Is Your Abbey Beer Really Made by Monks?

There are 11 monk-run Trappist breweries in the world. Philip Rowlands

The beer world is filled with tasty brews inspired by the traditional ales brewed by monks, but few are actually made in monasteries. For one drinker, navigating the line between real monk-brewed beer and imitators proved frustrating enough to sue. Now Anheuser-Busch Inbev is facing down a class-action lawsuit that alleges the Belgian beer enthusiast was mislead into believing his Leffe — a Belgian ale brewed alongside Stella Artois lager — was made by monks.

The Leffe label does include an illustration of an abbey and include the words "Abbaye de Leffe." And the Notre-Dame de Leffe abbey does have an agreement with AB Inbev, so you can call it a monk-associated beer. But if you taste a Leffe next to any Trappist beer, the name for legitimate monk-brewed ales, there's a very stark difference in flavor — it's like stepping up from hamburger to dry-aged steak*.

To find true monk brews, look for the hexagonal Trappist logo on labels. Also, the biggest giveaway that an abbey-style beer isn't made by monks is if there's actually a picture of a monk or abbey on the bottle. Trappist beers are even monastic in label design.

Today there are 10 Trappist breweries in Europe and one in the U.S. To carry the "Authentic Trappist Product" label (there's also Trappist cheese, liquor, and wine), the beer must be made in a monastery by monks, or under their supervision.

The beers mostly fall into four simply named styles: enkel, dubbel, tripel, or quadrupel. The enkel (translates to "single") is a Belgian pale ale, usually only brewed for the monks to enjoy. The dark-hued dubbel, and stronger, blonde tripel, are the most common. And the heavy, dark quadrupel style is home to a few of the world's highest regarded beers. Abbey styles, compared to Belgian ales of similar color and strength, are typically drier and spicier, instead of fruity.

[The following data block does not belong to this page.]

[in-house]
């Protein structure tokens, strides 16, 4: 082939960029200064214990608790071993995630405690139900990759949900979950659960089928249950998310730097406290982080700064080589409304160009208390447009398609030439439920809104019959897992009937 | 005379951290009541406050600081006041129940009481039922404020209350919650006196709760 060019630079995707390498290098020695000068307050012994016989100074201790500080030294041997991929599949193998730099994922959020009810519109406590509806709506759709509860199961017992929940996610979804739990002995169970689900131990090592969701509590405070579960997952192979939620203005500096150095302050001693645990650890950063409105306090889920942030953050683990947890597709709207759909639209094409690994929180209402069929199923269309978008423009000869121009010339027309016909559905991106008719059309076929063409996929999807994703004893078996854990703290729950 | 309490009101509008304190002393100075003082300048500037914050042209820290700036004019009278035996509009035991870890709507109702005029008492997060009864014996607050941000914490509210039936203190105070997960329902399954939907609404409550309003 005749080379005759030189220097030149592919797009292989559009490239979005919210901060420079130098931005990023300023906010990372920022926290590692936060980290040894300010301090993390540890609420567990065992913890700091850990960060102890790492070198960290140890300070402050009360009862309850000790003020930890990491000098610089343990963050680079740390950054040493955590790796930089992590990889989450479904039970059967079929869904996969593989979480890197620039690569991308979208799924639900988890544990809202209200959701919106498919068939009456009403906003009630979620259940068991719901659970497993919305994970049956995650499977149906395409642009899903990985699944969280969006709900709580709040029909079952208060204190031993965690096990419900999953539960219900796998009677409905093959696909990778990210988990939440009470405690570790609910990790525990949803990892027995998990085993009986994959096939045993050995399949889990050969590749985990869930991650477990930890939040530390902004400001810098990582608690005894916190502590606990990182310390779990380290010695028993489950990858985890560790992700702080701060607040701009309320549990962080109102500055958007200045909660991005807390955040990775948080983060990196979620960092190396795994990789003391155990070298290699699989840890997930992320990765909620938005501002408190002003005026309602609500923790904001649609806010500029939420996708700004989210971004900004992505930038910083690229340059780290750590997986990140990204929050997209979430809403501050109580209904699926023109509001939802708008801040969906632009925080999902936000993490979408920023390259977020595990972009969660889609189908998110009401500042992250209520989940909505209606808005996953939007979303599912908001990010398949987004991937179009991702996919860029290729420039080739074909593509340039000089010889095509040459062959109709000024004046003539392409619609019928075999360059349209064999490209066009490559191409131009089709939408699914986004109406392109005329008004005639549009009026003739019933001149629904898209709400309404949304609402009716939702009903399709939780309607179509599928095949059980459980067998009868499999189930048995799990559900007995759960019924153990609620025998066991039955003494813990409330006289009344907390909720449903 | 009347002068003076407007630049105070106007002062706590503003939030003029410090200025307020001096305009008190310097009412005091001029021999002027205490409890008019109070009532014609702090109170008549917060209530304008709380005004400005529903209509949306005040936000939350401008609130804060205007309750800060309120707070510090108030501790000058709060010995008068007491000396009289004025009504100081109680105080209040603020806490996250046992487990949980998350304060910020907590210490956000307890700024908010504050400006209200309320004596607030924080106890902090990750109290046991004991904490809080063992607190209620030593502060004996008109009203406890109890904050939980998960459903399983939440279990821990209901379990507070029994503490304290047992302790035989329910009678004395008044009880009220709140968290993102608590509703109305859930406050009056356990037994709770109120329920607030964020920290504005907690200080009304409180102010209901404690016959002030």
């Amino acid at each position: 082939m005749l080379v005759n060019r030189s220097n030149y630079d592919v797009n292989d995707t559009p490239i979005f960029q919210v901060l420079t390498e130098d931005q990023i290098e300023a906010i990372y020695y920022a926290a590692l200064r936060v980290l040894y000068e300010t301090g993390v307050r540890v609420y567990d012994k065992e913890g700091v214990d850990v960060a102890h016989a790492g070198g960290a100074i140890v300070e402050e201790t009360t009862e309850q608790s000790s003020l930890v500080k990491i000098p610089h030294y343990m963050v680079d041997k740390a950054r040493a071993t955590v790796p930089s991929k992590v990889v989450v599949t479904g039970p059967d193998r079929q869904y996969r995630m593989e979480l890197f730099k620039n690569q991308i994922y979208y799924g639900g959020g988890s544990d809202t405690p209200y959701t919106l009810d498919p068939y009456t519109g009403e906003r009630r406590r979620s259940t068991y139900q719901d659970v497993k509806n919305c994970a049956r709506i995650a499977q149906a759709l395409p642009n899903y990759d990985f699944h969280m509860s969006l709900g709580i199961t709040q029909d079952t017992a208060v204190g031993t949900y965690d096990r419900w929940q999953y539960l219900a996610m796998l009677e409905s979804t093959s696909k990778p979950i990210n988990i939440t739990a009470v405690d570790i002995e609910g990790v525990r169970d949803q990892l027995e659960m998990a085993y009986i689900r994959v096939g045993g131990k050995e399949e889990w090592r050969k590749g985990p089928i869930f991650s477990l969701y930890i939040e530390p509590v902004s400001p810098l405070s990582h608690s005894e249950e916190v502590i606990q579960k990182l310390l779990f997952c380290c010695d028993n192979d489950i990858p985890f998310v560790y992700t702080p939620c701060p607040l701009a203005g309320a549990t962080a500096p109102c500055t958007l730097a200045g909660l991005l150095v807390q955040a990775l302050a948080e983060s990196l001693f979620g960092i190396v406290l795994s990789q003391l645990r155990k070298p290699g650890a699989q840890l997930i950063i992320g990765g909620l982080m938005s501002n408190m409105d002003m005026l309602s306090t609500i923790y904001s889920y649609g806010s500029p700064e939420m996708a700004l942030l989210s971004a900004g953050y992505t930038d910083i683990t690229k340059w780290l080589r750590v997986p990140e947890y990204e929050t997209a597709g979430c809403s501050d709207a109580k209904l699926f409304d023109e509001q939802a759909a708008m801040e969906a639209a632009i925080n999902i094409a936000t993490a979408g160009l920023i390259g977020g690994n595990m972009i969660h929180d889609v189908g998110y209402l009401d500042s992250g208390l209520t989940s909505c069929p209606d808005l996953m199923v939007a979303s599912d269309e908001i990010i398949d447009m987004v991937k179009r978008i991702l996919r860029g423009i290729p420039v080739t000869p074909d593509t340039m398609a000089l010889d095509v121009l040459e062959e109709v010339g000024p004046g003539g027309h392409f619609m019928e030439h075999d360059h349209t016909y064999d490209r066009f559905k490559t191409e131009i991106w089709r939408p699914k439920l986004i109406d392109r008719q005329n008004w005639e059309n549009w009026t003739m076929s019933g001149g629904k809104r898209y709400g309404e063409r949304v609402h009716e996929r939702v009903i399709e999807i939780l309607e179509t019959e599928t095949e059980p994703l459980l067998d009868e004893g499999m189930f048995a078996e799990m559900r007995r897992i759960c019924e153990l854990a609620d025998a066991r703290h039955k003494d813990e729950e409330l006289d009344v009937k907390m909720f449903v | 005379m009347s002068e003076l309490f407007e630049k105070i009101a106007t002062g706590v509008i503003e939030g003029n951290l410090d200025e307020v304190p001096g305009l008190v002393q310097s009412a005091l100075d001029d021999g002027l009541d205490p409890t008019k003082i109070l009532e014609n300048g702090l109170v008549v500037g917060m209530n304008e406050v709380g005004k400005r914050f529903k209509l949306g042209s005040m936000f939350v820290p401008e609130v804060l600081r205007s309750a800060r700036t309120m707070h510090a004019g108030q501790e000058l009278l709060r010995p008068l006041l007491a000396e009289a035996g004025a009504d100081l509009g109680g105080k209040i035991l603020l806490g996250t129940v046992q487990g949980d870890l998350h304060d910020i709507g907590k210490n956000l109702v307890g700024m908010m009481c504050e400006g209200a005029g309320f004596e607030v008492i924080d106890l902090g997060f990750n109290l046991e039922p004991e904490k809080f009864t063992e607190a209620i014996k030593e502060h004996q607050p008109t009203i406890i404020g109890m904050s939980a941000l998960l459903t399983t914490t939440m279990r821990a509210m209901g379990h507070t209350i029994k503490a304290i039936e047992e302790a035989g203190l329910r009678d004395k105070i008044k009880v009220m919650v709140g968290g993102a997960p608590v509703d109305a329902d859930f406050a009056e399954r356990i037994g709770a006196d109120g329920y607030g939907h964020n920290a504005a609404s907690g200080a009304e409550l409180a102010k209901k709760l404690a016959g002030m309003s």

If you're ready to dive into true monk-made brews, here's our six-pack starter kit:

Westmalle Tripel

First brewed in 1934, Westmalle is believed to be the first modern tripel. It's also among the strongest of the style at 9.5 percent alcohol.

Rochefort 8

Rochefort doesn't fit typical Abbey styles, or the pale-dark progression. The 8, at 9.2 percent, is the most dessert-friendly Trappist ale, with a huge chocolate character.

Westvleteren 12

This quadrupel is the white whale of the Trappist brews. It's rarely sold outside the rural Belgian brewery, but with a quick Google search you can find an online bottle shop willing to ship overseas for a generous fee.


Orval, which is the only beer made at Abbaye Notre-Dame d'Orval, is also the only sour beer made by monks. When fresh, it's a bright, hoppy amber ale. Give it six months in a cellar, and the funky yeast comes forward.

Chimay Red

The stronger Chimay Blue gets more attention, but the Red, a dubbel, is a great introduction to the style. At 7 percent, it's dry and easy drinking, but offers a wonderful mix of caramel and dried fruit flavors.

Spencer Trappist Ale

America's first and only (so far) Trappist brewery came online in late 2013 in Spencer, Massachusetts. The monks say this enkel was inspired by the house beers of Belgian monasteries.

*While Leffe can't stand up to Trappist ales, there are a few non-monk brews we highly recommend, namely St. Bernardus, Tripel Karmaliet, Allagash Tripel, and Ommegang.